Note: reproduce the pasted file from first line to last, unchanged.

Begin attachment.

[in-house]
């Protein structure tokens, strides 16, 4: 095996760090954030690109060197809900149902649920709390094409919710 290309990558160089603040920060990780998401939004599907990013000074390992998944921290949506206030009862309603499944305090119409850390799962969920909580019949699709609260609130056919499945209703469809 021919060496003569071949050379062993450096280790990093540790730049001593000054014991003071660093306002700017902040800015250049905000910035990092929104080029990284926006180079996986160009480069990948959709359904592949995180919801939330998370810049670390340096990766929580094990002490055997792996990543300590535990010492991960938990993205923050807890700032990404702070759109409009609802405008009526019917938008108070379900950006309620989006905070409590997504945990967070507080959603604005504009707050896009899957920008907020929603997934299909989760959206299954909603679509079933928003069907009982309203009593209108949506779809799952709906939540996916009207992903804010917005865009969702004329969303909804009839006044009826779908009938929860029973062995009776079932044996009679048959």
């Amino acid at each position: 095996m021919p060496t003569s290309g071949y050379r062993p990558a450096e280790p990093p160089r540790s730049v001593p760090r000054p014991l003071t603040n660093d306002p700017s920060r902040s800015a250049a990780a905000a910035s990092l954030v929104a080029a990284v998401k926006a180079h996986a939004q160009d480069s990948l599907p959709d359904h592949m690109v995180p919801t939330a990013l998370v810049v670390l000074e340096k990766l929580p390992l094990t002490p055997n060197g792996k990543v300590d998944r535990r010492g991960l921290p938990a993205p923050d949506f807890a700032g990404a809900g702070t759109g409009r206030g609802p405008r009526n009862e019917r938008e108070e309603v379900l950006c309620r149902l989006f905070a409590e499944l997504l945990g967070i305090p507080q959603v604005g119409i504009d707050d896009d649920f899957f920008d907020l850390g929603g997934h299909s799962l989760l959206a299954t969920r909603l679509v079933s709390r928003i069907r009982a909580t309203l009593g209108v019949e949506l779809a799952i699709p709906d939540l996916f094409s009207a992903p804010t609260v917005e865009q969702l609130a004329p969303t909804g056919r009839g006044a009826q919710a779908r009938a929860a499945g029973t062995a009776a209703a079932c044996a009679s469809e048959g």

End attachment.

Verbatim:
[in-house]
């Protein structure tokens, strides 16, 4: 095996760090954030690109060197809900149902649920709390094409919710 290309990558160089603040920060990780998401939004599907990013000074390992998944921290949506206030009862309603499944305090119409850390799962969920909580019949699709609260609130056919499945209703469809 021919060496003569071949050379062993450096280790990093540790730049001593000054014991003071660093306002700017902040800015250049905000910035990092929104080029990284926006180079996986160009480069990948959709359904592949995180919801939330998370810049670390340096990766929580094990002490055997792996990543300590535990010492991960938990993205923050807890700032990404702070759109409009609802405008009526019917938008108070379900950006309620989006905070409590997504945990967070507080959603604005504009707050896009899957920008907020929603997934299909989760959206299954909603679509079933928003069907009982309203009593209108949506779809799952709906939540996916009207992903804010917005865009969702004329969303909804009839006044009826779908009938929860029973062995009776079932044996009679048959």
């Amino acid at each position: 095996m021919p060496t003569s290309g071949y050379r062993p990558a450096e280790p990093p160089r540790s730049v001593p760090r000054p014991l003071t603040n660093d306002p700017s920060r902040s800015a250049a990780a905000a910035s990092l954030v929104a080029a990284v998401k926006a180079h996986a939004q160009d480069s990948l599907p959709d359904h592949m690109v995180p919801t939330a990013l998370v810049v670390l000074e340096k990766l929580p390992l094990t002490p055997n060197g792996k990543v300590d998944r535990r010492g991960l921290p938990a993205p923050d949506f807890a700032g990404a809900g702070t759109g409009r206030g609802p405008r009526n009862e019917r938008e108070e309603v379900l950006c309620r149902l989006f905070a409590e499944l997504l945990g967070i305090p507080q959603v604005g119409i504009d707050d896009d649920f899957f920008d907020l850390g929603g997934h299909s799962l989760l959206a299954t969920r909603l679509v079933s709390r928003i069907r009982a909580t309203l009593g209108v019949e949506l779809a799952i699709p709906d939540l996916f094409s009207a992903p804010t609260v917005e865009q969702l609130a004329p969303t909804g056919r009839g006044a009826q919710a779908r009938a929860a499945g029973t062995a009776a209703a079932c044996a009679s469809e048959g």